A Kind of Alaska

Pinter, Harold

Primary Category: Literature / Plays

Genre: Play

Annotated by:
Coulehan, Jack
  • Date of entry: Mar-14-2008
  • Last revised: Mar-13-2008


In this one act play, as a result of a new medication, a middle-aged woman named Deborah wakes up after spending nearly 30 years in a "coma." More precisely, she was in a dream-like state of unawareness or altered awareness that Hornby, her doctor, refers to as "a kind of Alaska."(p. 34) Deborah thinks that she has only been "asleep" for a short while, so she asks about her parents and sister, as if she were still the adolescent she remembers. Hornby assures her that her mind has been suspended all that time, although he has been at her side, fighting to keep her alive: "Some wanted to bury you. I forbade it." (p. 34)


Uncertain what to say, Pauline, Deborah's younger sister, now enters the hospital room. Hearing Pauline's news of the family, Deborah tries to comprehend what has happened, but it seems just too bizarre. Then Hornby reveals that Pauline has been his wife for more than 20 years. Deborah experiences the walls of her consciousness closing in, "Let me out. Stop it. Let me out. Stop it. Stop it." (p. 38) Suddenly, she returns to the conversation and summarizes everything she has heard. "I think I have the matter in proportion," she concludes.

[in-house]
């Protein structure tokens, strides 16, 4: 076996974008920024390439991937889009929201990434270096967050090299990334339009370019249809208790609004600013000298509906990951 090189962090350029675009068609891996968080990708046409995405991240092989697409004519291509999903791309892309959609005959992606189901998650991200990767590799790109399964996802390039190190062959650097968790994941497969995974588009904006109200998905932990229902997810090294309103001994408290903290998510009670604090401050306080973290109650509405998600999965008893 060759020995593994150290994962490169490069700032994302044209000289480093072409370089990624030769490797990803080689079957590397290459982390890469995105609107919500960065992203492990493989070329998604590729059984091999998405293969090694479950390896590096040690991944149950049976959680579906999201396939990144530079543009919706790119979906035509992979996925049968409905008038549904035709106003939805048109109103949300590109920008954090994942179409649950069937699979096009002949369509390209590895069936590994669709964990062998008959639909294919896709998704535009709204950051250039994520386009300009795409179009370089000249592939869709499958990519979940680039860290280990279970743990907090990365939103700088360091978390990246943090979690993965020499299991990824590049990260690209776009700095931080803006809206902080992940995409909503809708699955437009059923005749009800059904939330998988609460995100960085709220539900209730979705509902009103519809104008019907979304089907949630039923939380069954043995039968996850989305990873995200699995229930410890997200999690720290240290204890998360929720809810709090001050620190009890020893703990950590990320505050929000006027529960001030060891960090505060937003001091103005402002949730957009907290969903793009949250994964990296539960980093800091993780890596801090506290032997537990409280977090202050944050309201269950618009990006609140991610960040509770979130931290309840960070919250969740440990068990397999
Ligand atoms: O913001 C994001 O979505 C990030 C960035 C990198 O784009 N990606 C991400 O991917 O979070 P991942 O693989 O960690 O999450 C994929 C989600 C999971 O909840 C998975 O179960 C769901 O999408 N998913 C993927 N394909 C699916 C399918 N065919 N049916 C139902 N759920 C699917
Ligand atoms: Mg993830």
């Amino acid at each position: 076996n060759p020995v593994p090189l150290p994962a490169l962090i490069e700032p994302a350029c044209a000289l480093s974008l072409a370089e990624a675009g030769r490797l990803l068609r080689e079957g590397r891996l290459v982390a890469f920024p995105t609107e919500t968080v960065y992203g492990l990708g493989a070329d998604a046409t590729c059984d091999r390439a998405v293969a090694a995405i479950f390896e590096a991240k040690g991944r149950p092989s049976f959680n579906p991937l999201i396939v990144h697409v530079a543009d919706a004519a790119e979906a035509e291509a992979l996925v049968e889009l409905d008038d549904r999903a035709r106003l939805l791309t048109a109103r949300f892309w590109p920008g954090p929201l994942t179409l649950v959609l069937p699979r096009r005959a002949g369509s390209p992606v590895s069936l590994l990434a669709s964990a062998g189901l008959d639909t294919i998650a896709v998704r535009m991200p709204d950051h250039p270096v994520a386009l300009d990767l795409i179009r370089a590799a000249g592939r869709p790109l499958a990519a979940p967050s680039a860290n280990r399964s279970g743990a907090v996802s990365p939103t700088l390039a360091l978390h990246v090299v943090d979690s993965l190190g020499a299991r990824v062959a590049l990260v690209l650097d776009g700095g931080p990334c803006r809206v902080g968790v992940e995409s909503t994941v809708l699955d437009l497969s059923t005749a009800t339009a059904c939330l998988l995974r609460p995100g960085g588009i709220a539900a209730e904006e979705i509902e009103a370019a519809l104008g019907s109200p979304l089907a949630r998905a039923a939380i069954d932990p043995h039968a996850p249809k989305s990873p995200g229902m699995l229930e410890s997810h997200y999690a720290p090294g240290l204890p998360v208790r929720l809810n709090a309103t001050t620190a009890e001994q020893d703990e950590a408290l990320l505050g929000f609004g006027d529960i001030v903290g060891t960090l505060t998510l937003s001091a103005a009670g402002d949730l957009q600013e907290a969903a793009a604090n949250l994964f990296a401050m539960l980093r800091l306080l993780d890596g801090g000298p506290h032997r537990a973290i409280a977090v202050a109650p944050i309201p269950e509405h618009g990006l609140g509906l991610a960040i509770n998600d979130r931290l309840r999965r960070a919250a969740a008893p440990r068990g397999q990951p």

"A Kind of Alaska" was inspired by Oliver Sacks' book Awakenings, which describes the profound, but temporary, effects of the new drug L-DOPA when first given to institutionalized survivors of the 1910s to 1920s epidemic of encephalitis lethargica (von Economo's encephalitis) in the 1960s. In Awakenings the effects of L-DOPA were often temporary, with patients then slipping back into their "frozen" worlds of profound Parkinsonism. Toward the end of "A Kind of Alaska," Deborah's feeling of the walls closing in on her may presage this return to immobility. For example, she cries, "Shutting them down on me, So tight, so tight... Can't see. The light is going... They're closing my face." (p. 38) Nonetheless, Deborah projects an almost comic incredulity when she speaks to Pauline and Hornby at the end as she summarizes all the bizarre circumstances of her life, concluding, "It'll be my birthday soon. I think I have the matter in proportion.... Thank you." (p. 40)

Primary Source

Other Places


Grove Press

Place Published

New York





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